# generated sigma-algebras in measure theory

Let $X$ be a set and $E$ and $F$ are classes of subsets on X. then $E \cup F = \{ D \subseteq X : D \in E \text{ or } D \in F\}$.

1. Show that by example $\sigma [E \cup F]$ is not necessarily equal to $\sigma[E] \cup \sigma[F]$
2. Prove that $\sigma [E \cup F] = \sigma[\sigma[E] \cup \sigma [F]]$
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this is my home work and i could not find the solution can any one help me –  math Oct 24 '12 at 15:12
@did: I have the impression OP posted a literal quote from his problem source. Of course, then, the statement should still be indicated as such properly by angle brackets. –  Lord_Farin Oct 24 '12 at 15:20
can u help me i m running late for this problem –  math Oct 24 '12 at 15:22
madhav: Are you going to mention to your tutor the help you received here? –  Did Oct 24 '12 at 15:50

We know that

• $A\subseteq B$ implies $\sigma(A)\subseteq\sigma(B)$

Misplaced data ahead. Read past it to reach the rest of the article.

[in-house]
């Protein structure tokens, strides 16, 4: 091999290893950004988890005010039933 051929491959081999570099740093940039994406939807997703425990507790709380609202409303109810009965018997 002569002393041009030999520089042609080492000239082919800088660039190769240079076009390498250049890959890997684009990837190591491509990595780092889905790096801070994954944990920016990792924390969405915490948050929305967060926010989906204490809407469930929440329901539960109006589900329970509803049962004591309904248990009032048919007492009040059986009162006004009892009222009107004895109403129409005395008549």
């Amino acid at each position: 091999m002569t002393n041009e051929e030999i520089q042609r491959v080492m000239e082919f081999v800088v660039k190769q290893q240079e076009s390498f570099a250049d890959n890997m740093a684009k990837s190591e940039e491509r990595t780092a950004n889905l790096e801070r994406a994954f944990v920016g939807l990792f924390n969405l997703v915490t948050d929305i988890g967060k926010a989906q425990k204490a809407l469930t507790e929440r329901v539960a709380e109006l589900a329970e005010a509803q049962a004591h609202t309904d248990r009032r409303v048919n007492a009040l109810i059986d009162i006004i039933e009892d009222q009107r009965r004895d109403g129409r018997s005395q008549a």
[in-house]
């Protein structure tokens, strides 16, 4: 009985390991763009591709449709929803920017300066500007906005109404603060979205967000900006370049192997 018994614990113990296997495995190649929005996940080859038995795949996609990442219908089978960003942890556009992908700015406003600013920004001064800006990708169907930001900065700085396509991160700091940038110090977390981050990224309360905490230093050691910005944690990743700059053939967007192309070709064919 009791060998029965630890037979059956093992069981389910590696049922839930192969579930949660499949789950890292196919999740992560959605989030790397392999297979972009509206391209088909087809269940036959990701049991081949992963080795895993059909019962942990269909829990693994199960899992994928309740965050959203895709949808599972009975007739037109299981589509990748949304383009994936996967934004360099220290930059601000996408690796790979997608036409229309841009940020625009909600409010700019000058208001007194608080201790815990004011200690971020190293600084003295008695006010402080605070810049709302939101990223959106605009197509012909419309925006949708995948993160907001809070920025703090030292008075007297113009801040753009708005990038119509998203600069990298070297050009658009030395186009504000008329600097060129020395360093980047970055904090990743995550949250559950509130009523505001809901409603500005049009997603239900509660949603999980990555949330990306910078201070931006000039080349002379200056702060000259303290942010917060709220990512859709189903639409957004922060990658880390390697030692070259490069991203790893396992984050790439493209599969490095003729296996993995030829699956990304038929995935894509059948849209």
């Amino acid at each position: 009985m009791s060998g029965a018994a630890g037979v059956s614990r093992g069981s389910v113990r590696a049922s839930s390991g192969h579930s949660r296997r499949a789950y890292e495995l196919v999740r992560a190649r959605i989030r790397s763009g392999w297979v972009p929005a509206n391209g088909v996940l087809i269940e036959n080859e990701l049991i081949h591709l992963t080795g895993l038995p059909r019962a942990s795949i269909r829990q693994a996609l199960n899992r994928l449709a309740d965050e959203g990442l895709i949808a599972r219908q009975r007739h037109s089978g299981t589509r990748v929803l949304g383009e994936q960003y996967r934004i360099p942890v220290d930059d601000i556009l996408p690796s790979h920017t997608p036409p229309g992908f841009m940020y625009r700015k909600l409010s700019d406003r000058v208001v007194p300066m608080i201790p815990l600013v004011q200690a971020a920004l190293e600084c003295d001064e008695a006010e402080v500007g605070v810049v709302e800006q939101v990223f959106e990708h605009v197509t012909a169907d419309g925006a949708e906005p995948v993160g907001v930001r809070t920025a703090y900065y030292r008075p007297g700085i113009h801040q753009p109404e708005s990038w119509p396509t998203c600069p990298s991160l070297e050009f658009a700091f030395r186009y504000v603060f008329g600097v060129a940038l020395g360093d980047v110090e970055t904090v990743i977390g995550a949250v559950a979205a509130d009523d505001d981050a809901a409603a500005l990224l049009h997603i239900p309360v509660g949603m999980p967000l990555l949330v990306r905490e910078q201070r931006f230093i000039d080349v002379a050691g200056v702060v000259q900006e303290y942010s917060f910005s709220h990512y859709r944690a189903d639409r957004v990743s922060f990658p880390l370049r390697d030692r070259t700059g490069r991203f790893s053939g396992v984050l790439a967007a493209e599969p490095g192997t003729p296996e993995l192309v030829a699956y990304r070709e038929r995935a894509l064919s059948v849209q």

• $\sigma(\sigma(A))=\sigma(A)$.

(These two properties are easy to prove - if you have not seen them in your lecture, you should try to find a proof.)

What do you get if you apply this to $E\cup F\subseteq \sigma(E)\cup\sigma(F)$? What do you get if you apply this to $\sigma(E)\cup\sigma(F) \subseteq \sigma(E\cup F)$? Can you show $\sigma(E)\cup\sigma(F) \subseteq \sigma(E\cup F)$ using these two properties?

For the first part (counterexample) try to think what happens if you divide $X$ into two disjoint parts and you choose sets in $E$ from one of them and sets in $F$ from the other one.

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@Lord_Farin Thanks for correcting the typo. When I saw your username, I wondered whether you're in some relation to Farin Urlaub. –  Martin Sleziak Oct 24 '12 at 15:30
A fresh pair of eyes spots those more easily :). I'm sure you'll return the favour. –  Lord_Farin Oct 24 '12 at 15:33
Nope, not in the least. It's an inheritance from more innocent years; I've simply stuck with it as my preferred internet pseudonym. –  Lord_Farin Oct 24 '12 at 15:37